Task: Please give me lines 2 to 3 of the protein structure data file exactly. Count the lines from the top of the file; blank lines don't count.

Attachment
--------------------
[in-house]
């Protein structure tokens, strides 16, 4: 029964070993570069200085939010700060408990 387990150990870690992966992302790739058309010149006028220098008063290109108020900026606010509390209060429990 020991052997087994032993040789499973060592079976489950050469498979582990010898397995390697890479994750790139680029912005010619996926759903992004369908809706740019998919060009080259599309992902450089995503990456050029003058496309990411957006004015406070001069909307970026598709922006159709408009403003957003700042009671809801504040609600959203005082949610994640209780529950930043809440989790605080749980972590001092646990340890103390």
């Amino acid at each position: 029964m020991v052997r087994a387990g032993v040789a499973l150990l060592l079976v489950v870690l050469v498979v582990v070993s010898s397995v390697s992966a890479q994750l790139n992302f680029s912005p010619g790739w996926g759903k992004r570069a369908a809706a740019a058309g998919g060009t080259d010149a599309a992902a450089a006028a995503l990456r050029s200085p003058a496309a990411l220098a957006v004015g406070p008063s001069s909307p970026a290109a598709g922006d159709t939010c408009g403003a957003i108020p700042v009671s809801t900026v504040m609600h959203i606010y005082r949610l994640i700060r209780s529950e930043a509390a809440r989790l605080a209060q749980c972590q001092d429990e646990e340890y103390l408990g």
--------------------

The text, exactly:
């Protein structure tokens, strides 16, 4: 029964070993570069200085939010700060408990 387990150990870690992966992302790739058309010149006028220098008063290109108020900026606010509390209060429990 020991052997087994032993040789499973060592079976489950050469498979582990010898397995390697890479994750790139680029912005010619996926759903992004369908809706740019998919060009080259599309992902450089995503990456050029003058496309990411957006004015406070001069909307970026598709922006159709408009403003957003700042009671809801504040609600959203005082949610994640209780529950930043809440989790605080749980972590001092646990340890103390």
């Amino acid at each position: 029964m020991v052997r087994a387990g032993v040789a499973l150990l060592l079976v489950v870690l050469v498979v582990v070993s010898s397995v390697s992966a890479q994750l790139n992302f680029s912005p010619g790739w996926g759903k992004r570069a369908a809706a740019a058309g998919g060009t080259d010149a599309a992902a450089a006028a995503l990456r050029s200085p003058a496309a990411l220098a957006v004015g406070p008063s001069s909307p970026a290109a598709g922006d159709t939010c408009g403003a957003i108020p700042v009671s809801t900026v504040m609600h959203i606010y005082r949610l994640i700060r209780s529950e930043a509390a809440r989790l605080a209060q749980c972590q001092d429990e646990e340890y103390l408990g």